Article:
Indeed, one might argue that, because no industry is truly isolated from all others and therefore is impacted by what happens in them, when other companies consent to raise wages because of union pressure, they must also raise their prices in order to absorb the additional labor costs.  That means that the corporations and consumers who wish to purchase that company’s products must pay more, raising everyone else’s costs accordingly, thus making them worse off than before.  Those who are now worse off believe that they must demand more, which raises the price of their products, and drives the cost of living higher in ever-rising circles of upward pressure.  In this way, what’s good for unions is bad for everyone else, despite union folklore to the contrary.

Tuesday, April 19, 2011

Fieger, Foolishness, and Families

           Jeffrey Fieger thinks that Detroit’s problems are financial at the root and that they’ll be solved by money.  He thinks that the way to get money is through legalized prostitution, legalized drugs, and legalized gambling. 
He doesn’t know that a city’s liveability is determined by the moral fiber of its citizens and by the civic wisdom of its leaders, not by cash.  If you give money to a fool, to an addict, or to a profligate, the money disappears in an instant.  Fieger’s plan is a magnet for fools, not for families.  He doesn’t know that, because most of our problems are rooted in human nature, most of the challenges that confront us simply have no political solution.  Politics won’t fix human nature, though politics can undermine it.  If you want to undermine human nature and exacerbate our problems, Jeffrey Fieger is just the man for the job.
Fieger is the man best suited to produce further social destruction in Detroit because he does not know what we’ve known for centuries and centuries since the days of Aristotle’s Politics:  The fundamental building block of a society is the traditional family, not the whorehouse, the drug den, or the casino.  Whatever aids, supports, or defends the traditional family also aids, supports and defends society.  What does not, undermines it.  If a society is undermined long enough or fully enough, it collapses.  We are witnessing that ugly and disturbing slow-motion collapse daily in Detroit, and have been since the 1960s, when the government tried to make it a “model city.”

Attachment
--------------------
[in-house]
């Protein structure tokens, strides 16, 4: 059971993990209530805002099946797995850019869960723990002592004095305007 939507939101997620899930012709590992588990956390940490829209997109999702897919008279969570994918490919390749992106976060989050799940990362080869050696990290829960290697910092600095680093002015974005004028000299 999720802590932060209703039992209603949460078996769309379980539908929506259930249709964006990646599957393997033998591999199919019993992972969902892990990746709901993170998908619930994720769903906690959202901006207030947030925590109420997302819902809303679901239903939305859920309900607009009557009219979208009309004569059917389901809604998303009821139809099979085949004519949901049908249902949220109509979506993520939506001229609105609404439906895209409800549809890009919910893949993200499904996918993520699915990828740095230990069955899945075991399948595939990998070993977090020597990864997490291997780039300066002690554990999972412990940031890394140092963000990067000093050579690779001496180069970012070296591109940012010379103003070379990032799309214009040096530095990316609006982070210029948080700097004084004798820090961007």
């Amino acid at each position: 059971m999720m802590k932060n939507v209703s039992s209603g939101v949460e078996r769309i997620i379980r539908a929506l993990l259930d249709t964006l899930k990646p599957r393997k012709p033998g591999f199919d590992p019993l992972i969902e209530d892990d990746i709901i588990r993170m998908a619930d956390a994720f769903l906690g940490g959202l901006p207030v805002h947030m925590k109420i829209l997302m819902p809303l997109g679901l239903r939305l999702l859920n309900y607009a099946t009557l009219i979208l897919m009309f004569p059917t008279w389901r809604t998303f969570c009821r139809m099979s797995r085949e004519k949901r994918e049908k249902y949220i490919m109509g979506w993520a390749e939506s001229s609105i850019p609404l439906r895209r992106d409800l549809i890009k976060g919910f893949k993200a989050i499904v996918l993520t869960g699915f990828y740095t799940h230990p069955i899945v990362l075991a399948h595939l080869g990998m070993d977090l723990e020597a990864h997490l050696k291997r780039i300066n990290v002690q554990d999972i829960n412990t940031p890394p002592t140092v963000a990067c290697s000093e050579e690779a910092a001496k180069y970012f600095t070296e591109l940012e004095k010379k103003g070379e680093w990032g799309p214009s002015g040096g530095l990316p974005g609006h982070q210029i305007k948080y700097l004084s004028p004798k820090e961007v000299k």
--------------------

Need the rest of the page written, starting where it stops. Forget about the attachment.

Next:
Nearly 50 years of uninterrupted Democratic rule and ill-conceived governmental machinations in Detroit have not produced a model city.   Quite the contrary:  It produced urban blight on the grandest scale the nation, maybe even the world, has ever seen.  But no matter how disastrous their policies, the Detroit blighters keep getting re-elected.  Fieger’s misbegotten policies are just the latest in a long series of foolish notions that unravel the very fabric of the community, namely the traditional family.  What does not build families does not build cities.  What injures the one injures the other.  If you're looking to vice to find civic redemption, you will look forever.  
Fieger has forgotten, if he ever knew, that we are always one generation from barbarism.  He’s forgotten that we are not born civilized, but must acquire civility some time later, if at all.  He’s forgotten that civility is best acquired in a traditional home and in a church, and not from the slot machines, drug dealers and prostitutes he currently pimps.  They are the breeding ground of moral and financial servitude; they are the enemy of the families and churches that alone will save us -- not the garden of freedom, prosperity, and productivity, or of the personal virtues from which they spring.
Gambling, prostitution, and drugs will not fix Detroit’s problems.  But they will make those problems worse, much worse, something Jeffrey Fieger’s shrunken imagination and under-informed proposals cannot fathom.  He says he can fix what’s wrong with Detroit “in five minutes.”  He thinks Detroit can’t get any worse.  He’s wrong on both counts, completely wrong.   It’s an ignorance and arrogance that makes the blood run cold -- and in the streets.  Violence, not peace, is the historic companion of vice.
Because you can’t build families on gambling, whoring and drugs, Fieger’s proposal is a frontal assault on families.  It is, therefore, a frontal assault on Detroit, or what remains of it, now that businesses and families have fled, and now that home after home, on block after block, in neighborhood after neighborhood have been reduced to empty, uninhabitable shells, where crime is prolific and where schools and education have fallen into nearly unfixable disarray and disrepair.  Some parts of the city could not be worse off if the city leaders had tried for years to turn them into a real-life stage-set for the next epic movie about the apocalypse, of which Fieger’s most recent public policy death wish is the latest embodiment.